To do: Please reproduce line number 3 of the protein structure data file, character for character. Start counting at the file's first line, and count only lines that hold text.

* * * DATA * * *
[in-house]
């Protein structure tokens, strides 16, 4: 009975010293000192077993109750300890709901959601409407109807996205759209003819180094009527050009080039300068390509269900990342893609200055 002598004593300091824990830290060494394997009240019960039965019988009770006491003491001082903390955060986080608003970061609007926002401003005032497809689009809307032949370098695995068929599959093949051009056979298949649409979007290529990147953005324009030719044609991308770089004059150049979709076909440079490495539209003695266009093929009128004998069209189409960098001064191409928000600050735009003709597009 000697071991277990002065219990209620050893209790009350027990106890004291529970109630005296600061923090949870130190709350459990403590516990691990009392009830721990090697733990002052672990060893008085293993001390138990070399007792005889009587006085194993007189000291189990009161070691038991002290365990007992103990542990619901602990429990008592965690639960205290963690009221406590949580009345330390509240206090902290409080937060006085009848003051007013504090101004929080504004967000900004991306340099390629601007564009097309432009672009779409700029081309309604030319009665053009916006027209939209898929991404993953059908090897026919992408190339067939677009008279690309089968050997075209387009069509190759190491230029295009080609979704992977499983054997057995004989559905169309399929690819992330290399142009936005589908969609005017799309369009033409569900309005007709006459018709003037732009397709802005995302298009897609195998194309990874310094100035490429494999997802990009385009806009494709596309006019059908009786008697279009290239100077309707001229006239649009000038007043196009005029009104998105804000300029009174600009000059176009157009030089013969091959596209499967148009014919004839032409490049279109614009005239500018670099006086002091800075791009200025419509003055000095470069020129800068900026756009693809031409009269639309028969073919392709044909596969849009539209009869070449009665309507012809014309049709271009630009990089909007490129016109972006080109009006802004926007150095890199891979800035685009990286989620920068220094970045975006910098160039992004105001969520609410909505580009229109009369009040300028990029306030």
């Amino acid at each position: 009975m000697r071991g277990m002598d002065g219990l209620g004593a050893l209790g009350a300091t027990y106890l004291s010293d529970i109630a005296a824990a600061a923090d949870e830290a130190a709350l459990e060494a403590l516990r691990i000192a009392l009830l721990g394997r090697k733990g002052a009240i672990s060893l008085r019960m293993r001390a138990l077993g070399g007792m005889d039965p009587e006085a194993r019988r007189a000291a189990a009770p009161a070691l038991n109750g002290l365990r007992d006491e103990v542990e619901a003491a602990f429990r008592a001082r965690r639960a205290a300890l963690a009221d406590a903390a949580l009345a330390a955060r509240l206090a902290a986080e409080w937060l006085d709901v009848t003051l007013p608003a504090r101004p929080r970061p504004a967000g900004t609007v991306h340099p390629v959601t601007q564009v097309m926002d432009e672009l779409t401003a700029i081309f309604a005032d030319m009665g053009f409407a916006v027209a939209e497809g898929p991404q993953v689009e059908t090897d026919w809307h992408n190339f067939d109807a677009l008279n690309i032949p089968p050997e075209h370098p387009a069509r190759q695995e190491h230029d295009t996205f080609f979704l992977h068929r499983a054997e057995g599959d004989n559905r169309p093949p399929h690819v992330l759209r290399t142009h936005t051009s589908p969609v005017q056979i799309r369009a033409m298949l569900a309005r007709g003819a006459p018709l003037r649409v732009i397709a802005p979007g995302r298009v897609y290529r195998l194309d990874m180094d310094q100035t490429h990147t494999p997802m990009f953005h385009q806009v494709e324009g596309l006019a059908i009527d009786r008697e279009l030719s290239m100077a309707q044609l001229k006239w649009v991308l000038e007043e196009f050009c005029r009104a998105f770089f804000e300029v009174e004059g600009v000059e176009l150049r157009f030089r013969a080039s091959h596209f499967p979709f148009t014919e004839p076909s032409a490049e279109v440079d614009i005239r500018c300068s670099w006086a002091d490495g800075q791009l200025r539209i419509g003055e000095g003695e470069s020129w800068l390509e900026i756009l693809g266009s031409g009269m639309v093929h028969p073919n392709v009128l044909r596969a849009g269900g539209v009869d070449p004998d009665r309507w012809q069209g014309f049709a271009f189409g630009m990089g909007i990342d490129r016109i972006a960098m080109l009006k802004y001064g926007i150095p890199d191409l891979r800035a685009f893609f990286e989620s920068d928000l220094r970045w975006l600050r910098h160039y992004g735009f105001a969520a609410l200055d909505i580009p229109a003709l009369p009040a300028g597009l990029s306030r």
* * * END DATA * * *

């Amino acid at each position: 009975m000697r071991g277990m002598d002065g219990l209620g004593a050893l209790g009350a300091t027990y106890l004291s010293d529970i109630a005296a824990a600061a923090d949870e830290a130190a709350l459990e060494a403590l516990r691990i000192a009392l009830l721990g394997r090697k733990g002052a009240i672990s060893l008085r019960m293993r001390a138990l077993g070399g007792m005889d039965p009587e006085a194993r019988r007189a000291a189990a009770p009161a070691l038991n109750g002290l365990r007992d006491e103990v542990e619901a003491a602990f429990r008592a001082r965690r639960a205290a300890l963690a009221d406590a903390a949580l009345a330390a955060r509240l206090a902290a986080e409080w937060l006085d709901v009848t003051l007013p608003a504090r101004p929080r970061p504004a967000g900004t609007v991306h340099p390629v959601t601007q564009v097309m926002d432009e672009l779409t401003a700029i081309f309604a005032d030319m009665g053009f409407a916006v027209a939209e497809g898929p991404q993953v689009e059908t090897d026919w809307h992408n190339f067939d109807a677009l008279n690309i032949p089968p050997e075209h370098p387009a069509r190759q695995e190491h230029d295009t996205f080609f979704l992977h068929r499983a054997e057995g599959d004989n559905r169309p093949p399929h690819v992330l759209r290399t142009h936005t051009s589908p969609v005017q056979i799309r369009a033409m298949l569900a309005r007709g003819a006459p018709l003037r649409v732009i397709a802005p979007g995302r298009v897609y290529r195998l194309d990874m180094d310094q100035t490429h990147t494999p997802m990009f953005h385009q806009v494709e324009g596309l006019a059908i009527d009786r008697e279009l030719s290239m100077a309707q044609l001229k006239w649009v991308l000038e007043e196009f050009c005029r009104a998105f770089f804000e300029v009174e004059g600009v000059e176009l150049r157009f030089r013969a080039s091959h596209f499967p979709f148009t014919e004839p076909s032409a490049e279109v440079d614009i005239r500018c300068s670099w006086a002091d490495g800075q791009l200025r539209i419509g003055e000095g003695e470069s020129w800068l390509e900026i756009l693809g266009s031409g009269m639309v093929h028969p073919n392709v009128l044909r596969a849009g269900g539209v009869d070449p004998d009665r309507w012809q069209g014309f049709a271009f189409g630009m990089g909007i990342d490129r016109i972006a960098m080109l009006k802004y001064g926007i150095p890199d191409l891979r800035a685009f893609f990286e989620s920068d928000l220094r970045w975006l600050r910098h160039y992004g735009f105001a969520a609410l200055d909505i580009p229109a003709l009369p009040a300028g597009l990029s306030r």